While, taking us through each of the ‘blocks’, key takeaways were that “without good sponsorship and with good leadership…it is almost impossible to achieve a good change delivery” and that it’s crucial to “make sure that we are continuing to talk about change even after a programme is complete”.
“One of biggest mistakes I think organisations make” she added, is letting go of teams while there is still more work to be done in terms of “future programmes and embedding knowledge”.
But, she continued, “how do we know that we have arrived at good? What does that look like? What is really the ‘nirvana’ of change management – what is it that we’re all dreaming of?
Gaelle suggested that “we’re looking for a clinical and ops leads to be engaged, we’re looking for how value is projected and talk[ing] about value in everything we do, we talk about the ‘why’, we talk about the benefits, we measure it, we realise it. It’s central to the day-to-day conversations – not just in the programme delivery.”
From an NHS perspective, Martin added that: “In the context of the NHS, we know that patient care is king…we know there is a common thread of passion about delivery of high-quality patient care and working as a team.
“Challenges in recruitment – particularly clinical roles – has left many staff within many NHS organisations stretched, fatigued and in a position where change is just another problem to deal with. That does not make change easy.”
“We also know”, Martin added, that “the NHS isn’t a single entity, there isn’t one organisation…organisations are large, they’re complex and alignment is often challenging…as a consequence the digital landscape within the NHS is often fragmented.”
Acknowledging that “this is not new news…but because of these challenges, this is a reason to pay close attention to change management…because of the complexity, the need to do change management well is even more fundamental.”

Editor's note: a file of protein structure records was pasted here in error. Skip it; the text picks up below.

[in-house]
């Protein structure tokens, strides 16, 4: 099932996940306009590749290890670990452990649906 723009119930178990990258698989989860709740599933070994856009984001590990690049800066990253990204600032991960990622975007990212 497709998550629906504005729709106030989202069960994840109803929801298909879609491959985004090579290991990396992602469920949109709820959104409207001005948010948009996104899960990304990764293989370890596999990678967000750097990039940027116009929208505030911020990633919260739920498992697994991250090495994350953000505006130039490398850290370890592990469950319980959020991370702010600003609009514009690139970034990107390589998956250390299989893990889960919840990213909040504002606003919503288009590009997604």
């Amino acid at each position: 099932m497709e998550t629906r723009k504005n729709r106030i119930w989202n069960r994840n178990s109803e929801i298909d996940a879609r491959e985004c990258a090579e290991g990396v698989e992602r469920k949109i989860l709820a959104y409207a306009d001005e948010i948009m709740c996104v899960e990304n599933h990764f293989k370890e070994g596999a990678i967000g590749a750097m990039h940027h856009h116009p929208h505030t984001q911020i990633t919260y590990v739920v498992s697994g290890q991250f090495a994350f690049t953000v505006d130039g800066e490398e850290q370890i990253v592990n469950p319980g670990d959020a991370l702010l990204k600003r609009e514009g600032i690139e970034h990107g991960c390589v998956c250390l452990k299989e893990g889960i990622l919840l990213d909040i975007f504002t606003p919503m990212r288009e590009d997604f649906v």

Considering some of the main barriers to change management, Martin highlighted the saying that ‘culture eats strategy for breakfast’ and raised that “it is the biggest barrier that organisations will face when implementing significant change”.
To create a resilient culture for change, Martin suggested six concepts: to be collective and make the change ‘everyone’s problem’, to be problem solvers and look for solutions, to be a scientist by tinkering and trying different solutions, to be curious and ask questions, to be behaviour aware and favour outcomes over output, and also to be humble by asking for ideas from everyone.
Emphasising their points throughout the chat, Martin said: “Make sure that people are as ready as they can be; not only to go live, but to thrive with a solution afterwards. This is where it’s really key…this isn’t just about going live, this is about living with it for a long time. The scale of investments in IT…is huge, it’s significant. Making sure sure people are equipped to live with long-term is really the ultimate.”
Watch the full video chat, plus audience Q&A, below: